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The man who was Christmas

On this Christmastide morning, when the sun and December's green have melted out from behind the snow, I fondly remember my Uncle Scrooge: that is, my Uncle Don V. Becker, the man who personified Christmas in my life.

Yes, that is actually him; he worked in the photography department for an ad agency called Horn & Griner, and every so often would be called upon as a "character" model. He posed as a reformed and joyous Scrooge for several accounts, including a memorable Newsweek billboard ("Raise a little Dickens, Read Newsweek") and this Hennessy Scotch ad.

But the characterization was uncannily apt; you would be hard pressed to find a man who would more perfectly "honor Christmas in his heart and try to keep it all the year." He and my bohemian Aunt Louie would show up with, literally, a Santa sack each Christmas, the coolest presents in the world: stuff from their travels in India and Mexico, wind chimes, incense burners, and once, a can of turtle soup. Everything would be tucked into Ektachrome tins and boxes and wrapped in photo background paper, even Louie's Rice Krispie treats. For their little niece growing up sheltered in suburban Queens, their visits were no less amazing than that of the three Christmas spirits.

But it was Don's childlike delight in life, more than any present, that made him the soul of our Christmas. That delight expressed itself in his photography; in a family that otherwise contented itself with Instamatic snapshots lit by flash-cubes, his Pentax opened up a world of wonder. In off hours at Horn & Griner, he would create hand-tinted "Victorian" portraits of us, or elegant black and white vignettes that made us all look slightly glamorous and exotic. He'd always bring a sheaf of his latest exquisite nature shots taken out at their country house, macro studies of glistening moss, icicles, ferns or snow. And he would just hand me that Pentax to experiment with, complete with monster telephoto, when my hands were barely big enough to hold it. Then he'd develop and mat my best shot like it was a pro's, and present it back to me—a gift of trust and celebration in a child's vision and creativity.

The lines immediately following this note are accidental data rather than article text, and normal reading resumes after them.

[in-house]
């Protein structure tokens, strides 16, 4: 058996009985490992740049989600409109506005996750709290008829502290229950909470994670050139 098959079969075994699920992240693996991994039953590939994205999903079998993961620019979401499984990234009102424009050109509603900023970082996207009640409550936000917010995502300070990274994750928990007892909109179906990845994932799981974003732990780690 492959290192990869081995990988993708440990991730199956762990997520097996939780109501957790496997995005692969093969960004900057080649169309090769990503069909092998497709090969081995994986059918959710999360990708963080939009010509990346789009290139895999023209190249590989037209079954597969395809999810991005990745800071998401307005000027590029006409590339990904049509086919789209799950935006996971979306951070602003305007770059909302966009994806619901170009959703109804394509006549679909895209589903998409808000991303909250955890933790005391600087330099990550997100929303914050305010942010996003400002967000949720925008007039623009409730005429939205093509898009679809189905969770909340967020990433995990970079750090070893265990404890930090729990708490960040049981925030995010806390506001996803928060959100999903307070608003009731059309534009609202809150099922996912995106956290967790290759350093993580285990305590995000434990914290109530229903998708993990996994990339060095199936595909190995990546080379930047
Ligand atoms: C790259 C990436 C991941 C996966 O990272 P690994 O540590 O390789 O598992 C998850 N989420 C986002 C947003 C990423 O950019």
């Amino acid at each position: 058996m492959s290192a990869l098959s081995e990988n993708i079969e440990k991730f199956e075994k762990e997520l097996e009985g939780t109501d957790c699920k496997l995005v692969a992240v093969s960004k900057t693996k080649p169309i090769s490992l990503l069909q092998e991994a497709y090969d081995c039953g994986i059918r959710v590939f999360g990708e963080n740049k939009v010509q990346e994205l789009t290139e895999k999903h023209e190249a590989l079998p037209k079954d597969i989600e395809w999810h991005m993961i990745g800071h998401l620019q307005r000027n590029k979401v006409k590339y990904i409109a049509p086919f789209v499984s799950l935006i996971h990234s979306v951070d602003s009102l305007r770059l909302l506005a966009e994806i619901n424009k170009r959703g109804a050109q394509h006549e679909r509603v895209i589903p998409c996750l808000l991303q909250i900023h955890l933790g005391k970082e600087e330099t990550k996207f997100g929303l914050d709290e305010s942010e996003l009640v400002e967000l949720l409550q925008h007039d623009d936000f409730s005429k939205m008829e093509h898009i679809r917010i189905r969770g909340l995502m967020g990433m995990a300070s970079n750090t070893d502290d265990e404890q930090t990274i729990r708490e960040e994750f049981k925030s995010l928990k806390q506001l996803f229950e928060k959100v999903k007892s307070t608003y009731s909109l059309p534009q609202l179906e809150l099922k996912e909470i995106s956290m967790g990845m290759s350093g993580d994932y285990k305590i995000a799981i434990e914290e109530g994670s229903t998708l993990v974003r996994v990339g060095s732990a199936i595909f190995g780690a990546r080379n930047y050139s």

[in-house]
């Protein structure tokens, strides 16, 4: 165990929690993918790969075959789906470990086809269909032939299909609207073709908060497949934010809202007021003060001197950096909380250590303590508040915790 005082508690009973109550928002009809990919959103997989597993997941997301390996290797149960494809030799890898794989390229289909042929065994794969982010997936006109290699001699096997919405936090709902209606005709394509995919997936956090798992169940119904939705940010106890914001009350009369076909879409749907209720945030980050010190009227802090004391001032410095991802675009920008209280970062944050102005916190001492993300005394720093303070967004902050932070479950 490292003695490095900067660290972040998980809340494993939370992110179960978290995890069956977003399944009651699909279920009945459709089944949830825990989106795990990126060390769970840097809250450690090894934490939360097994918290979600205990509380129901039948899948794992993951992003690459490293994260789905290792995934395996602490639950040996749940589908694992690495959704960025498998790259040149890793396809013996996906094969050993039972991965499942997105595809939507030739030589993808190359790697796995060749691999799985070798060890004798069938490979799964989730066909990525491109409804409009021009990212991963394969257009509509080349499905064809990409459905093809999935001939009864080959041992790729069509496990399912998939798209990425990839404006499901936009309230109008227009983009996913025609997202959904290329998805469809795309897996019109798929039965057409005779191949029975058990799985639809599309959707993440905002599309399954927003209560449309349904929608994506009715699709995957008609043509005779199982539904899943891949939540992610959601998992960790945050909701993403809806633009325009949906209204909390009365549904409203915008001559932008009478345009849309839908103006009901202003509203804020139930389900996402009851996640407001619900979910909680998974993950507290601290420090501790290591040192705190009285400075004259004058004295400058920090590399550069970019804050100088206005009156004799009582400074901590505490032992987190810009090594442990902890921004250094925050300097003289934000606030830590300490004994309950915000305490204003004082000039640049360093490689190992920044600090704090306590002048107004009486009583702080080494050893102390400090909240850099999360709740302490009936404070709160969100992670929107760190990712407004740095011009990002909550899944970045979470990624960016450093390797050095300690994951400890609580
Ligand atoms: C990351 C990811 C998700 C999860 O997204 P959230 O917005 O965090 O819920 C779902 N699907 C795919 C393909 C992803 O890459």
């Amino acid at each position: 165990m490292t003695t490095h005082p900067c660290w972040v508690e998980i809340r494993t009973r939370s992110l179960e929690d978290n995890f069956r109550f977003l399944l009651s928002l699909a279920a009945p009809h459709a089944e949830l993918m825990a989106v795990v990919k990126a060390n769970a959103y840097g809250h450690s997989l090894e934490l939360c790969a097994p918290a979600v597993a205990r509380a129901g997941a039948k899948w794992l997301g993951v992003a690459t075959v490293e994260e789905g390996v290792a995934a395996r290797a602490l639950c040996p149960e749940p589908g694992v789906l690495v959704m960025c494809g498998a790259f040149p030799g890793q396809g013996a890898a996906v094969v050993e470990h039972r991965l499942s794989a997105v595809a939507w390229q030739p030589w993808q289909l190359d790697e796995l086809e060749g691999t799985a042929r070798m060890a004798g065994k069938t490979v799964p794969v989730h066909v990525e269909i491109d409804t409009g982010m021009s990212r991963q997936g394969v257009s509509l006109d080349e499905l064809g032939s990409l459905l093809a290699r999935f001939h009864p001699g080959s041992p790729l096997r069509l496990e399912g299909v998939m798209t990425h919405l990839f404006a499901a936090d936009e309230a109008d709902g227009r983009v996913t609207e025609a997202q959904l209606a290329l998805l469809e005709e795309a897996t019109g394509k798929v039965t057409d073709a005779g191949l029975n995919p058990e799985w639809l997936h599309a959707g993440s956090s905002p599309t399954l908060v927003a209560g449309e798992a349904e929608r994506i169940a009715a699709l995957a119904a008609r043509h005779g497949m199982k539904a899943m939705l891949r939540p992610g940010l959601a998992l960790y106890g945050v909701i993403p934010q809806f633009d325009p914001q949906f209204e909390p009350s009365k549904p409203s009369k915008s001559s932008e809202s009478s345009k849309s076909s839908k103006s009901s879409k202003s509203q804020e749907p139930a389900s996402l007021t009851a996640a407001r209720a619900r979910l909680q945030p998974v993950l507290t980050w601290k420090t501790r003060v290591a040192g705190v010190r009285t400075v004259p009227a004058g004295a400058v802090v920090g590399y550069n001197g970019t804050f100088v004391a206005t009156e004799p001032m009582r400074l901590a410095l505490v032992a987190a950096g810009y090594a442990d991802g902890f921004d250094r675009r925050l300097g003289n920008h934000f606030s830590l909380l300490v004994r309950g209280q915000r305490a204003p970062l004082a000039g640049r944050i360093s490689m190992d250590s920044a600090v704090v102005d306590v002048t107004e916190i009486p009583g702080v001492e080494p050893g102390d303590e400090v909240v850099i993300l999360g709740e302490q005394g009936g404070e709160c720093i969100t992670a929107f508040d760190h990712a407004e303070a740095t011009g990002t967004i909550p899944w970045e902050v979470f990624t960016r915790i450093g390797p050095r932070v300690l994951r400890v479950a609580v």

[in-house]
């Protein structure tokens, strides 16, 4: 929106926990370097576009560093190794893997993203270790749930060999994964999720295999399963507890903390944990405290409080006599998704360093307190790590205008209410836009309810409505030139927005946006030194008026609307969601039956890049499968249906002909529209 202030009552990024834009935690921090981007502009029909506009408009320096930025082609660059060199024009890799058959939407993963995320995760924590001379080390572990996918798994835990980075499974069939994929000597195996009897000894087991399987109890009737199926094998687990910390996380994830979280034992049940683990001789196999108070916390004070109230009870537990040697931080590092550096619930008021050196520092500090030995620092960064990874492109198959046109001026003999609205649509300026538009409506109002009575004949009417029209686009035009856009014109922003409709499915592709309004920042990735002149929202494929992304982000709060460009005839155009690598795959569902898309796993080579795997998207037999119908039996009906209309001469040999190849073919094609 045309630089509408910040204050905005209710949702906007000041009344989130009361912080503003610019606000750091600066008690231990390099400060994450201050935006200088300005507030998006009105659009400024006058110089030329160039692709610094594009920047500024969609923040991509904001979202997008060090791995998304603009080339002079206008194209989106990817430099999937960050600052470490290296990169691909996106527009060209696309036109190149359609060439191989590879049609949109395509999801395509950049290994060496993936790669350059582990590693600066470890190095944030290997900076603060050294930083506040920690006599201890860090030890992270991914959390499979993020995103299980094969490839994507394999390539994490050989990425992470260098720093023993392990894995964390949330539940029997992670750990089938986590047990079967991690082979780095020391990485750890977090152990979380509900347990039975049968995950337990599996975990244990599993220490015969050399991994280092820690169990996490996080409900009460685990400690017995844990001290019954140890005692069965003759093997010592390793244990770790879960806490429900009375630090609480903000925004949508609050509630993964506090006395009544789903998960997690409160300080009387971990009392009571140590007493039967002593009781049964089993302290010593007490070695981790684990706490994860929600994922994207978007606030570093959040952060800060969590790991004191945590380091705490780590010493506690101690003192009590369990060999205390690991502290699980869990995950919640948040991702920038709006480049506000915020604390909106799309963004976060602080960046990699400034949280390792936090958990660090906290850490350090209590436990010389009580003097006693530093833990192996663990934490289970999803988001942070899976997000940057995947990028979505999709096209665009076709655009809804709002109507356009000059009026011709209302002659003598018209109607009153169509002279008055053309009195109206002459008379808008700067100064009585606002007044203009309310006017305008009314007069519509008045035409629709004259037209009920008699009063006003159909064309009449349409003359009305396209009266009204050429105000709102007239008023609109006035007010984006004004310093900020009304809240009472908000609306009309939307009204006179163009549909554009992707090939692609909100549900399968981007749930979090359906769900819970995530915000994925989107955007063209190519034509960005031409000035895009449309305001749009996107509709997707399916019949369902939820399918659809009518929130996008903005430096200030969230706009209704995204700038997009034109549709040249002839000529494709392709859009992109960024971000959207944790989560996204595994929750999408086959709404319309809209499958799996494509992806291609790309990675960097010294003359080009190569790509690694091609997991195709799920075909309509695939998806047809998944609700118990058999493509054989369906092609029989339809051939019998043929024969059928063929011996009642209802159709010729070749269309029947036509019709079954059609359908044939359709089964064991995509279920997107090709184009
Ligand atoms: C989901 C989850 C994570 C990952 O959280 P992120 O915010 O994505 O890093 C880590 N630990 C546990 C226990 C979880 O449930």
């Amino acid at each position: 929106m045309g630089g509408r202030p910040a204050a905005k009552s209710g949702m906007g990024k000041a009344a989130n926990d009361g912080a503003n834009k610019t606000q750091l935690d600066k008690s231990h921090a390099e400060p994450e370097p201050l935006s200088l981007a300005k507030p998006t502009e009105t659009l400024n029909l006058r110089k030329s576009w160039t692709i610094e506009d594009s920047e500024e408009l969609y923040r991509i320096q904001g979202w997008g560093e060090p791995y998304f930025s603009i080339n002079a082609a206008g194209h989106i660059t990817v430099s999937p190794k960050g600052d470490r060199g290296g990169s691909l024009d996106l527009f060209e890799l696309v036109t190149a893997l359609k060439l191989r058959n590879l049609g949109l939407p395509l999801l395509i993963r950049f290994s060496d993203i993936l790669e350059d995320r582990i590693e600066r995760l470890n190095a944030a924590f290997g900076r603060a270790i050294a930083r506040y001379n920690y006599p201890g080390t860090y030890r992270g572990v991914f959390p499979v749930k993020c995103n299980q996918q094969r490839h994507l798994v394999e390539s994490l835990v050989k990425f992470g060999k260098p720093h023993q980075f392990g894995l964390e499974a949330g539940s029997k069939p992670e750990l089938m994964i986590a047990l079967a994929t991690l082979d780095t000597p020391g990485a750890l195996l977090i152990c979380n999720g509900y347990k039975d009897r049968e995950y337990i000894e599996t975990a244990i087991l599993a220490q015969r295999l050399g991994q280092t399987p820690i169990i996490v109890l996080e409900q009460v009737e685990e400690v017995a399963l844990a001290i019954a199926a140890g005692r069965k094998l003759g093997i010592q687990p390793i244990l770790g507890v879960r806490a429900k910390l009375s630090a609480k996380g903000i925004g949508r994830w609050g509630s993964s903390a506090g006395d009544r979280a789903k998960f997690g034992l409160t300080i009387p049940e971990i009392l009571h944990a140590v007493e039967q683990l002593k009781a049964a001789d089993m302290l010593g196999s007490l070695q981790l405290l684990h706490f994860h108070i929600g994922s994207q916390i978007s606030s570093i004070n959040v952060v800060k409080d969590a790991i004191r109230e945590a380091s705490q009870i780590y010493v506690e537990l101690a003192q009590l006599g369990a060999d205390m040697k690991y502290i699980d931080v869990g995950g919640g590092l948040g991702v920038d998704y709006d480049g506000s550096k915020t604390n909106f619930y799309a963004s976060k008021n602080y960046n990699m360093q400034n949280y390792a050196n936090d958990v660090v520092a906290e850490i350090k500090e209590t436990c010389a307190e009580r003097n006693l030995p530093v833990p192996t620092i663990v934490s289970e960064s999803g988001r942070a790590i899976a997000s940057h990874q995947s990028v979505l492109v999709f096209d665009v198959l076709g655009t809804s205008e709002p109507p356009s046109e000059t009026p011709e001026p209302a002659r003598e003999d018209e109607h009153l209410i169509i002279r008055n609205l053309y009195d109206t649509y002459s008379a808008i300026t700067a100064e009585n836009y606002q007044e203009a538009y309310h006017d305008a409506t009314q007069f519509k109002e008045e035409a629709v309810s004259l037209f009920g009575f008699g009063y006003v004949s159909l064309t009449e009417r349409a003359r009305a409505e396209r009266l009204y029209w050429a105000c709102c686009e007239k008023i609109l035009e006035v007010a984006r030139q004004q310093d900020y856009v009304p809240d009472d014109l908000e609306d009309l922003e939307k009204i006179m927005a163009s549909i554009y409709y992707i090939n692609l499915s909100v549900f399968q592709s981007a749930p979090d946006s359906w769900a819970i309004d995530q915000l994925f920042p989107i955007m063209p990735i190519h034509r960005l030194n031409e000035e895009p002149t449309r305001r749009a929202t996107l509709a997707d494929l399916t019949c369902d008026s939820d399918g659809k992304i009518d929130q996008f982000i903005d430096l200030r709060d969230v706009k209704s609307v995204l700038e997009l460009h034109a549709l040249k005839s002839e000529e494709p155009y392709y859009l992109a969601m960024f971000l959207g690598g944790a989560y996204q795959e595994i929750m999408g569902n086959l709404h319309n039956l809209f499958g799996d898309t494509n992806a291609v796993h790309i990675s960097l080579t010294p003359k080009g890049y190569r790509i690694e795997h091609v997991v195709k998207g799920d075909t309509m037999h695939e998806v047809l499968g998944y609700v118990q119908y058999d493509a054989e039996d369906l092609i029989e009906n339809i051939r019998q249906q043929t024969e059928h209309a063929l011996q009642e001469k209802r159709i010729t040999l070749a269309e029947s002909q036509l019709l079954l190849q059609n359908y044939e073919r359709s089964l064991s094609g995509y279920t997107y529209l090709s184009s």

Don lived to be almost 94, as did his equally vivacious and great-hearted twin sister Valeska, and he never stopped loving Christmas. We got him sprung from a nursing "home" just in time to spend his last Christmas in his real home—his beloved Manhattan apartment—where he left this life three years ago this day. His last word to me, spoken with deep concentration as if to himself, was "Peace."

"I am as light as a feather, I am as happy as an angel, I am as merry as a school-boy. I am as giddy as a drunken man. A merry Christmas to every-body! A happy New Year to all the world!"  —Charles Dickens, A Christmas Carol

Posted on Sunday, December 27, 2009 at 09:48AM by Registered CommenterBrenda from Brooklyn | Comments3 Comments

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Reader Comments (3)

An authentic and loving tribute to these two that I also loved, and was lucky enough to be related to. They were unique, and their gifts to me continue to arrive. I miss them, too.
January 5, 2010 at 12:37AM | Unregistered CommenterKaren
I worked at Horn/Griner from 1970-74. I remember Don well, he was a kind and generous man. I'm pleased to have come to this site and to have read your wonderful remembrance. It brought back many pleasant memories, thank you.
December 26, 2010 at 04:26AM | Unregistered CommenterJonathan smith
I loved this memory of your uncle, Don V Becker.For years he and Lou were our next door neighbors in NJ. They were only there on weekends, so we didn't see them often,but Christmas was always a time we shared. Don would present us with a photo he'd taken, I would deliver my pumpkin bread and our family and friends would serenade them with Christmas carols. They were lovely people and we have many fond memories of them. We have some beautiful watercolors by Don's mother which we purchased at a garage sale the Beckers had. They are unsigned and I would love to know her name and more about her. The unframed ones are in the attic, but if you would like, I'll send you one. Judith Falk
February 3, 2011 at 12:39PM | Unregistered Commenterjudy

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